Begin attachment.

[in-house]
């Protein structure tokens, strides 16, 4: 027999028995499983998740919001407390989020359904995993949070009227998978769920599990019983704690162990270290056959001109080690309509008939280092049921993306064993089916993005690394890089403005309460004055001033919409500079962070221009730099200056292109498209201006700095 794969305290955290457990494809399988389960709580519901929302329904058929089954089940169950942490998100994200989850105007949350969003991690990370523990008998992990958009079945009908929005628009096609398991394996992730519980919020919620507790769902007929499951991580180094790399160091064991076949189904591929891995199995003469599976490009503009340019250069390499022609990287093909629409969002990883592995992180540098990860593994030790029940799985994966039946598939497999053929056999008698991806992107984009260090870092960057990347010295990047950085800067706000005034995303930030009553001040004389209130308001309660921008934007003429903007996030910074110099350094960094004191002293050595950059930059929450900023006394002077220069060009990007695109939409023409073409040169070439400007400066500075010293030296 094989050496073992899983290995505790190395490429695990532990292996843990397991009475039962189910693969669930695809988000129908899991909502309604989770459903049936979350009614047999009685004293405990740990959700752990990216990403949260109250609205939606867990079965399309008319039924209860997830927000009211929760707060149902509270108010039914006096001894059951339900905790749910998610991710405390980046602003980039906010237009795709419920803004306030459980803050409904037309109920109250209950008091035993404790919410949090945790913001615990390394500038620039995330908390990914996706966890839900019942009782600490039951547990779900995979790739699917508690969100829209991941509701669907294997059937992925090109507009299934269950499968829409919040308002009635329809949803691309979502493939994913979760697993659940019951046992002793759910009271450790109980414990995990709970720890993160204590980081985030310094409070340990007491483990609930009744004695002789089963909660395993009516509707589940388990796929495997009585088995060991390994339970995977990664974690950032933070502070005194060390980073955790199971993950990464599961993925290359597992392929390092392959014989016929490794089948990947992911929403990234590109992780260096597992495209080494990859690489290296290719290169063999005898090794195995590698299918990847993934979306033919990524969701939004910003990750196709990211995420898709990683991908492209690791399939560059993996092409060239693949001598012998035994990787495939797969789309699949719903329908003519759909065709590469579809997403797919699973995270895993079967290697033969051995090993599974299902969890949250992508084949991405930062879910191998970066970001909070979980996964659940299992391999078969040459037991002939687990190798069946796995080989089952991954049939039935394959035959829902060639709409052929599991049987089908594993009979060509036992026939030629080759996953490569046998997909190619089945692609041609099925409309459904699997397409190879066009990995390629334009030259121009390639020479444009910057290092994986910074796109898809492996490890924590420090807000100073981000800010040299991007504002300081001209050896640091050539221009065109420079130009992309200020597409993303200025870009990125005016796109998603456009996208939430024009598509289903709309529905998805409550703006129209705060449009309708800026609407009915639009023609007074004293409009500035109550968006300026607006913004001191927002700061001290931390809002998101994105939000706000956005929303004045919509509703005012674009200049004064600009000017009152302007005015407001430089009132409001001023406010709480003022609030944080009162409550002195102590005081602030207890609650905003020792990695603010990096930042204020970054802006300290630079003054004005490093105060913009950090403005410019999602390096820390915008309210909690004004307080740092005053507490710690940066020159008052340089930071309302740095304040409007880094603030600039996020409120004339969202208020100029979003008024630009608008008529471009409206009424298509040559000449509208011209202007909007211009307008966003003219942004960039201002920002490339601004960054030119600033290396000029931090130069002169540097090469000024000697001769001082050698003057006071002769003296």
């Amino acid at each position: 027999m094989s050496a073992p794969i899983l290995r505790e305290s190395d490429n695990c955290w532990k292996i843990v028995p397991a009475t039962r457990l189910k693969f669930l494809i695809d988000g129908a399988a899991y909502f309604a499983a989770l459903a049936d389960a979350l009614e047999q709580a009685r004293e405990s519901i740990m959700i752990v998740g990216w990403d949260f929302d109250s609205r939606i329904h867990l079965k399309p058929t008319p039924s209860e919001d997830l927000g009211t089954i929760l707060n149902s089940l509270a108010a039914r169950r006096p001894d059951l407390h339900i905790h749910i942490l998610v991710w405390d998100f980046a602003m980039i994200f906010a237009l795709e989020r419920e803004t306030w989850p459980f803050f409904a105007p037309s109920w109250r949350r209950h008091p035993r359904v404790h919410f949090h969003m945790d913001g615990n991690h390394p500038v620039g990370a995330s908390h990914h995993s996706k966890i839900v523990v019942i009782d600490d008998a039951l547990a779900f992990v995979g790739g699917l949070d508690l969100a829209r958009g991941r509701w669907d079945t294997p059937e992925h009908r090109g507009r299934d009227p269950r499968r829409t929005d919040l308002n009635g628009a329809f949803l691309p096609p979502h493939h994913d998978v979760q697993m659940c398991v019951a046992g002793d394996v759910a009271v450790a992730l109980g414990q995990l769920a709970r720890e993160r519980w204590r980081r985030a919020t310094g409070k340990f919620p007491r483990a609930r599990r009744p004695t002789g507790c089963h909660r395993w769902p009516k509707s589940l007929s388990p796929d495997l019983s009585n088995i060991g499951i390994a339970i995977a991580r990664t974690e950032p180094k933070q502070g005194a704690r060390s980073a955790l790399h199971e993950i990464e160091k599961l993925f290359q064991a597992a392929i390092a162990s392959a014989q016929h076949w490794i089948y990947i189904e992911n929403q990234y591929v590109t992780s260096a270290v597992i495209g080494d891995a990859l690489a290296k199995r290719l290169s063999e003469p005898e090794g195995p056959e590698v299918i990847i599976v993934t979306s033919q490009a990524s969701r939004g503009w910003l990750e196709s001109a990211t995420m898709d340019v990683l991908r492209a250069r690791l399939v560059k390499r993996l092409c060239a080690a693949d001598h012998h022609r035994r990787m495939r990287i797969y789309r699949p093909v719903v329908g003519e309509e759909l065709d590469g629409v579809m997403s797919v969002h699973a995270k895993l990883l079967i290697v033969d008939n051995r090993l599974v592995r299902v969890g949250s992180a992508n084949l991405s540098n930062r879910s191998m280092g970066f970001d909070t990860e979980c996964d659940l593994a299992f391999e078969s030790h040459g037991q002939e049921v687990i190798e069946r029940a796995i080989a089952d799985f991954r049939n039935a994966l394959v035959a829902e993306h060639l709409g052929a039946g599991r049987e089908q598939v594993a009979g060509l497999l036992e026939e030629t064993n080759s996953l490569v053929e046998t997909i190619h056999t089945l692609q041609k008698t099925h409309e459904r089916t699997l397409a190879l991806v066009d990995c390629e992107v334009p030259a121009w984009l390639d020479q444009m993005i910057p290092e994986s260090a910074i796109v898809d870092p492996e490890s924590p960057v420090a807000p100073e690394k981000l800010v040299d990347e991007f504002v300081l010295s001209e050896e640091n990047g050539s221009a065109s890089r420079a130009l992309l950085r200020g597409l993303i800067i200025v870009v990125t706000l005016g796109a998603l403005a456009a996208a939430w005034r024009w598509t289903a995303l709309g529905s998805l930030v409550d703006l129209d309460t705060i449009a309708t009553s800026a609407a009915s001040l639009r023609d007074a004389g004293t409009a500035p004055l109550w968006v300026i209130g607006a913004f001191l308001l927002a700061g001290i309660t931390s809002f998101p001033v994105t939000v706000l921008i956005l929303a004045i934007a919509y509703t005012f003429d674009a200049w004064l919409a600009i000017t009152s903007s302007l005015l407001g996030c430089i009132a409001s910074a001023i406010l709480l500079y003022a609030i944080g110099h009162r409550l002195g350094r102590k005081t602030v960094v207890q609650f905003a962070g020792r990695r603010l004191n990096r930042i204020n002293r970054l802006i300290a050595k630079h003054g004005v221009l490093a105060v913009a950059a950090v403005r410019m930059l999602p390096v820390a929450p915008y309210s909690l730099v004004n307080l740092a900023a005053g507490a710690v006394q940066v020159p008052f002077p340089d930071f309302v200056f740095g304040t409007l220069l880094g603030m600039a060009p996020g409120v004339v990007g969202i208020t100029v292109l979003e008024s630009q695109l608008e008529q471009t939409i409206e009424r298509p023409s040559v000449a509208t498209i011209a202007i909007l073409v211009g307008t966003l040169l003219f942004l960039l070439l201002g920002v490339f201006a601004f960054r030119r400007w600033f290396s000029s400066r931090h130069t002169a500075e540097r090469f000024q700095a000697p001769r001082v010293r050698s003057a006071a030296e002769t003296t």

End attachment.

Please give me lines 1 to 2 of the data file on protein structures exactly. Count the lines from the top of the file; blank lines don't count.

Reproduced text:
[in-house]
């Protein structure tokens, strides 16, 4: 027999028995499983998740919001407390989020359904995993949070009227998978769920599990019983704690162990270290056959001109080690309509008939280092049921993306064993089916993005690394890089403005309460004055001033919409500079962070221009730099200056292109498209201006700095 794969305290955290457990494809399988389960709580519901929302329904058929089954089940169950942490998100994200989850105007949350969003991690990370523990008998992990958009079945009908929005628009096609398991394996992730519980919020919620507790769902007929499951991580180094790399160091064991076949189904591929891995199995003469599976490009503009340019250069390499022609990287093909629409969002990883592995992180540098990860593994030790029940799985994966039946598939497999053929056999008698991806992107984009260090870092960057990347010295990047950085800067706000005034995303930030009553001040004389209130308001309660921008934007003429903007996030910074110099350094960094004191002293050595950059930059929450900023006394002077220069060009990007695109939409023409073409040169070439400007400066500075010293030296 094989050496073992899983290995505790190395490429695990532990292996843990397991009475039962189910693969669930695809988000129908899991909502309604989770459903049936979350009614047999009685004293405990740990959700752990990216990403949260109250609205939606867990079965399309008319039924209860997830927000009211929760707060149902509270108010039914006096001894059951339900905790749910998610991710405390980046602003980039906010237009795709419920803004306030459980803050409904037309109920109250209950008091035993404790919410949090945790913001615990390394500038620039995330908390990914996706966890839900019942009782600490039951547990779900995979790739699917508690969100829209991941509701669907294997059937992925090109507009299934269950499968829409919040308002009635329809949803691309979502493939994913979760697993659940019951046992002793759910009271450790109980414990995990709970720890993160204590980081985030310094409070340990007491483990609930009744004695002789089963909660395993009516509707589940388990796929495997009585088995060991390994339970995977990664974690950032933070502070005194060390980073955790199971993950990464599961993925290359597992392929390092392959014989016929490794089948990947992911929403990234590109992780260096597992495209080494990859690489290296290719290169063999005898090794195995590698299918990847993934979306033919990524969701939004910003990750196709990211995420898709990683991908492209690791399939560059993996092409060239693949001598012998035994990787495939797969789309699949719903329908003519759909065709590469579809997403797919699973995270895993079967290697033969051995090993599974299902969890949250992508084949991405930062879910191998970066970001909070979980996964659940299992391999078969040459037991002939687990190798069946796995080989089952991954049939039935394959035959829902060639709409052929599991049987089908594993009979060509036992026939030629080759996953490569046998997909190619089945692609041609099925409309459904699997397409190879066009990995390629334009030259121009390639020479444009910057290092994986910074796109898809492996490890924590420090807000100073981000800010040299991007504002300081001209050896640091050539221009065109420079130009992309200020597409993303200025870009990125005016796109998603456009996208939430024009598509289903709309529905998805409550703006129209705060449009309708800026609407009915639009023609007074004293409009500035109550968006300026607006913004001191927002700061001290931390809002998101994105939000706000956005929303004045919509509703005012674009200049004064600009000017009152302007005015407001430089009132409001001023406010709480003022609030944080009162409550002195102590005081602030207890609650905003020792990695603010990096930042204020970054802006300290630079003054004005490093105060913009950090403005410019999602390096820390915008309210909690004004307080740092005053507490710690940066020159008052340089930071309302740095304040409007880094603030600039996020409120004339969202208020100029979003008024630009608008008529471009409206009424298509040559000449509208011209202007909007211009307008966003003219942004960039201002920002490339601004960054030119600033290396000029931090130069002169540097090469000024000697001769001082050698003057006071002769003296």